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Investing in real assets only

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  • Avatar llessac15 
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    Status: Physician
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    Joined: 01/17/2016

    ENT Doc, I understand your point, but I never said that a drop in your net worth means you’re not on the right track. There are many variables for that to happen. However, I do believe that for most anyone who improved their net worth for the year, they made a positive step in their finances. People on this forum can definitely critique things down to the minutiae to try to obtain the perfect investment strategy and will likely be very wealthy because of that. But that’s not the usual guy/gal I speak with in the doctor’s lounge. They’re doing good just to know what their net worth is. I like to keep things as simple (but effective) as I can.

    #187654 Reply
    The White Coat Investor The White Coat Investor 
    Keymaster
    Status: Physician
    Posts: 4545
    Joined: 05/13/2011

    I like to listen to different podcasts while exercising. I came across the “Wealth Formula” podcast a while back. The guy , Buck Joffrey MD, seems to hate investing in paper assets like stocks and bonds. He’s all about “real assets” such as rental property, land, etc… His main focus is passive income production through these items. I recently listened to him interview Dave Denniston with “The Freedom Formula…” Buck was fairly aggressive in his assault of Dave’s more Bogleheaddish approach and even trashed WCI during the interview. It’s was very interesting to hear. He interviewed WCI a while back also. I haven’t had a chance to listen to that podcast yet.

    I understand we all have our personal opinions, but this guy seems to be very set on there only being one “road to Dublin” and index investing is definitely not it. I personally believe that as long as your net worth is improving each year, you are likely doing things right. Saying that only one of these (real assets vs paper assets vs paying down debt) is right seems very narrow minded. We can debate all day about which of the 3 are better, because they all have their pros and cons. None are completely wrong or completely right. All 3 will put you on a track to improving your financial self over time, which is our ultimate goal with our money.

    Thoughts?

    Click to expand…

    It is so easy to broadly diversify a stock investment at very low cost and take advantage of the tax and asset protection advantages of retirement accounts at the same time, it seems silly to me to avoid stock investing completely no matter how much you like investing in real estate. I don’t think anyone should have less than 20-25% of their portfolio in stocks. But if you want a portfolio that is 80% real estate and 20% stocks, I think that’s fine.

    I agree with those who pointed that the people who denigrate “paper assets” are missing something. The title to a house is on a piece of paper just like a share of stock. In reality, most of our money is all just a bunch of electronic 0s and 1s anyway. I own lots of real estate, and it is just as much of a paper asset as my ownership of Wal-mart and Apple and US treasuries. It’s a silly argument.

    I haven’t heard Buck’s interview of Dave, but our discussion wasn’t particularly comfortable for either one of us due to his dogmatism. For those who aren’t aware, Buck’s business is not a podcast. He is essentially functioning as a broker for two investments- a life settlement fund and syndicated multi-family real estate. While I don’t know any details about the specific deals he is offering, I’m a fan of both types of investments so I really don’t have a problem with him plugging them. Given that is his only source of revenue, however, it’s easy to see the conflict of interest there against other investments like stocks, bonds, REITs etc.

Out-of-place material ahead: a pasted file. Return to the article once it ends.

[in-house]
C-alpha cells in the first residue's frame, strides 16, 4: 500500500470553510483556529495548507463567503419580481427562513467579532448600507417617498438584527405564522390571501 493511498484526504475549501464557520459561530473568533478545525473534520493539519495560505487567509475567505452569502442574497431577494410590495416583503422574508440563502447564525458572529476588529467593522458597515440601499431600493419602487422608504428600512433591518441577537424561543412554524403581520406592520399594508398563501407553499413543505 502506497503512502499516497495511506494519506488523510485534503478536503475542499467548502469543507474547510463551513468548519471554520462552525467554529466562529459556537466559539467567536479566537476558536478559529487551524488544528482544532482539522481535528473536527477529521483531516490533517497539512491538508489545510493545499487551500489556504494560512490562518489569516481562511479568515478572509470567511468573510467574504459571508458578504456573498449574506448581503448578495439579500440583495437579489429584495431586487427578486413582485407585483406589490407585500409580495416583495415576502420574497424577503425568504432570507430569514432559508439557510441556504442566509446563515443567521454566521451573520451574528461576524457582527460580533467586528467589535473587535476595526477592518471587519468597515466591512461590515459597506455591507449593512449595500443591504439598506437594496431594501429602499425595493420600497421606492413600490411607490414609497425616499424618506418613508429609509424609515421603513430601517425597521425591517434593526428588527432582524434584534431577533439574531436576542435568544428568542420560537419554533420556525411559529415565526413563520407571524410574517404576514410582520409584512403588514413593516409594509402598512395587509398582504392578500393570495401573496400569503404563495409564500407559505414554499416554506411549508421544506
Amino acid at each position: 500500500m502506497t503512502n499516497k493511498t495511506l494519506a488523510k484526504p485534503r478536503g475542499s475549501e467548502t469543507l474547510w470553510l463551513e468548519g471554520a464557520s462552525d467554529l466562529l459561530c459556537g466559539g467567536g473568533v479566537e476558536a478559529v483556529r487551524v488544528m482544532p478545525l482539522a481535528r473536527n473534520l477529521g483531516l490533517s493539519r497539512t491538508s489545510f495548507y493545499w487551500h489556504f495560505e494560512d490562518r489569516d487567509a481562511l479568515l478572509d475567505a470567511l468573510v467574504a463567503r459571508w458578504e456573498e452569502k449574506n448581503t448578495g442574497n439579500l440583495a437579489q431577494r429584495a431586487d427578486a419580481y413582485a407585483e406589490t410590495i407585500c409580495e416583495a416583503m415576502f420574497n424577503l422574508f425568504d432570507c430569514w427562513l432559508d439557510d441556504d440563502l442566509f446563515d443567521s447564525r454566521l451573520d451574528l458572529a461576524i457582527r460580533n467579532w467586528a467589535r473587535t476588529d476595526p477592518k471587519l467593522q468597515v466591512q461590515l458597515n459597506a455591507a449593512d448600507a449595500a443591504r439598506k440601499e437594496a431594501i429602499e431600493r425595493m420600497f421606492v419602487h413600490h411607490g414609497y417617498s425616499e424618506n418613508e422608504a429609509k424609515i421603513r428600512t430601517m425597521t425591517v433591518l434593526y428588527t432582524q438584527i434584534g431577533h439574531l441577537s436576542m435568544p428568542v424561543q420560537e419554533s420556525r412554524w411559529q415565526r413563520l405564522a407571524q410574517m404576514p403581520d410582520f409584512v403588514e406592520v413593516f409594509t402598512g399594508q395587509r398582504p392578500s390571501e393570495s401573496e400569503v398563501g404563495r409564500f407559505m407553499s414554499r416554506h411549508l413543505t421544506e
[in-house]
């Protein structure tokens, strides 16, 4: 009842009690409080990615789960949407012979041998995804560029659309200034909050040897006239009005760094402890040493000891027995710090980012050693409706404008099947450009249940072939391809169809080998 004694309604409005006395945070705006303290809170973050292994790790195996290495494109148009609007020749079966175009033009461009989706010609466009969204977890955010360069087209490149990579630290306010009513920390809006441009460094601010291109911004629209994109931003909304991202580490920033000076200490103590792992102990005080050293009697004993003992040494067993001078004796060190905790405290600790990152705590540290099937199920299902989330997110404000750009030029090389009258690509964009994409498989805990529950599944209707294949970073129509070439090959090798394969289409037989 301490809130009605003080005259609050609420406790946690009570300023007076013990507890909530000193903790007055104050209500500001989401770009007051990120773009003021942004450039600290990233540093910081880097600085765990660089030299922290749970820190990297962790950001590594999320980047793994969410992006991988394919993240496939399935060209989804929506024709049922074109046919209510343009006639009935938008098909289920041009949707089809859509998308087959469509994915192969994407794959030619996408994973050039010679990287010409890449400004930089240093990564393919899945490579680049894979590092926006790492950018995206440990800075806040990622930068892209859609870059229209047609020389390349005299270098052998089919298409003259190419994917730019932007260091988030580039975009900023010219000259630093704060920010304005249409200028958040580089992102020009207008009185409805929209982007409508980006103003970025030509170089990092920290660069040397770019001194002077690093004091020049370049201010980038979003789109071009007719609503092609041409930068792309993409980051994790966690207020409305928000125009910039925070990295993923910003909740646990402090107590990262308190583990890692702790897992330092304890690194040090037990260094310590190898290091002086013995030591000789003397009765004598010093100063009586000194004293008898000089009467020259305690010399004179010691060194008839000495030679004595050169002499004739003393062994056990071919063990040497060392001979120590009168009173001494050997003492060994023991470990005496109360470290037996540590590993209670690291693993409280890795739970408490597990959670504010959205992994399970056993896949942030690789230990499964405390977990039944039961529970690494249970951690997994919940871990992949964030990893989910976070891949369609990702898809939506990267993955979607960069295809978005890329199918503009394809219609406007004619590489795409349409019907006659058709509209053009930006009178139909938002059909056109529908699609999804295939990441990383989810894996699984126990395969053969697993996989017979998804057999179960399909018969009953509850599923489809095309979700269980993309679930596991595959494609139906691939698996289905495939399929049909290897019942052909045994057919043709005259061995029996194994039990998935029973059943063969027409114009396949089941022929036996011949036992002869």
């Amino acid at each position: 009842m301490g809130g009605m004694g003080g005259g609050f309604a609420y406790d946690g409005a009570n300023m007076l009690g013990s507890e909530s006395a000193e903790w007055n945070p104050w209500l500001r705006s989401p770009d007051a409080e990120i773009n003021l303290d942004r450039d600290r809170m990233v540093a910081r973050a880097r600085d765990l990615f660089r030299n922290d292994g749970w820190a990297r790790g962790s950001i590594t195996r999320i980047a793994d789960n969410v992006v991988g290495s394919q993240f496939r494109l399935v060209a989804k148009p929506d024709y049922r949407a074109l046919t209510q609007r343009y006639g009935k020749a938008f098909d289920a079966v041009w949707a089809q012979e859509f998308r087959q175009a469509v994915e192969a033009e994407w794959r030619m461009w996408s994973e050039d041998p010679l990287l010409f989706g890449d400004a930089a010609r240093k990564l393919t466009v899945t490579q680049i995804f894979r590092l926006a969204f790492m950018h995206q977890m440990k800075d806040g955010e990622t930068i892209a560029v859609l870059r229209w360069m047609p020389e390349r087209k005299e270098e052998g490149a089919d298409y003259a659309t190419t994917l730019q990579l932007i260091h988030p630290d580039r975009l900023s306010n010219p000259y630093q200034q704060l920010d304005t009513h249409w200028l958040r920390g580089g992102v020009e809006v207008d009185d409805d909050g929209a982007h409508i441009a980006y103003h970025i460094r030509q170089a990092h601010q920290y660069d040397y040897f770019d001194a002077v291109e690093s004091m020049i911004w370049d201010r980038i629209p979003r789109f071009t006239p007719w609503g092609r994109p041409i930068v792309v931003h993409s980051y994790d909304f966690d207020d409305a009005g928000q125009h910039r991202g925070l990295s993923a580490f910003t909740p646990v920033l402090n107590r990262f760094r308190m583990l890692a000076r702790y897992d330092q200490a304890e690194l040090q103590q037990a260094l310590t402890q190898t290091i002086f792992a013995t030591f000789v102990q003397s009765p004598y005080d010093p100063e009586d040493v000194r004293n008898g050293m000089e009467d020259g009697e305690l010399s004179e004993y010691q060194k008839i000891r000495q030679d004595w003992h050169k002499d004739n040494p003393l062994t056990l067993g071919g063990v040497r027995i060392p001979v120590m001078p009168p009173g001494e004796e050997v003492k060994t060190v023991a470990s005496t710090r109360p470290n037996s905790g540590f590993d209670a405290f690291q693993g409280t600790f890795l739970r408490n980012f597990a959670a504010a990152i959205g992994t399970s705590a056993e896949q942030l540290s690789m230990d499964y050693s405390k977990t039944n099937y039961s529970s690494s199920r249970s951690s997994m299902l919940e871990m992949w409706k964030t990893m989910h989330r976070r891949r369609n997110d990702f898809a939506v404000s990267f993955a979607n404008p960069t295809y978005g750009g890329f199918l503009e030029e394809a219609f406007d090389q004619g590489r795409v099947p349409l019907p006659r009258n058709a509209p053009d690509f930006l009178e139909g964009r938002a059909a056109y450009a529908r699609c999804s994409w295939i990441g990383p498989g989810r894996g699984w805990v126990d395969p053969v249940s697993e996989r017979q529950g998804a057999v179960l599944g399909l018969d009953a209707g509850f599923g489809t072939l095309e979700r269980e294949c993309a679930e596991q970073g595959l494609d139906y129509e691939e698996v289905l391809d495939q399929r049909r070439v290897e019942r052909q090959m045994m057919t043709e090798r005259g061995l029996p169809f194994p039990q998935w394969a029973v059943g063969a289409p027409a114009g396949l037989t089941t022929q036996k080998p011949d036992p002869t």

One thing I really don’t like about Buck’s recommended methods, however, is his recommendation of whole life insurance. He has really swallowed the Bank on Yourself/Infinite Banking stuff hook, line, and sinker. I’m not even terribly against that, so long as people really understand what they are buying and the policy they bought to do BOY/IB is actually designed to do that.

    Hope that helps.

    Site/Forum Owner, Emergency Physician, Blogger, and author of The White Coat Investor: A Doctor's Guide to Personal Finance and Investing
    Helping Those Who Wear The White Coat Get A "Fair Shake" on Wall Street since 2011

    #187710 Reply
    The White Coat Investor The White Coat Investor 
    Keymaster
    Status: Physician
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    Joined: 05/13/2011

    The other issue with this age old stocks/bonds/retirement accounts vs real estate argument is that this particular debate has little to do with success, i.e. reaching your financial goals. If you’ve got enough income/savings that you can afford to invest in Buck’s investments, you’ve either already won the game or will soon have won it. It’s just not a big factor. The big factors are getting your income up, getting your savings rate up, taking care of business with student loans and mortgages relatively early in life, having an adequate insurance/estate/asset protection plan etc. Whether you invest 80% stocks and 20% real estate or 20% real estate and 80% stocks really has a very minor impact on the end game- reaching your own goals.

    Site/Forum Owner, Emergency Physician, Blogger, and author of The White Coat Investor: A Doctor's Guide to Personal Finance and Investing
    Helping Those Who Wear The White Coat Get A "Fair Shake" on Wall Street since 2011

    #187711 Reply
    Avatar Larry Ragman 
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    Status: Other Professional
    Posts: 617
    Joined: 08/30/2018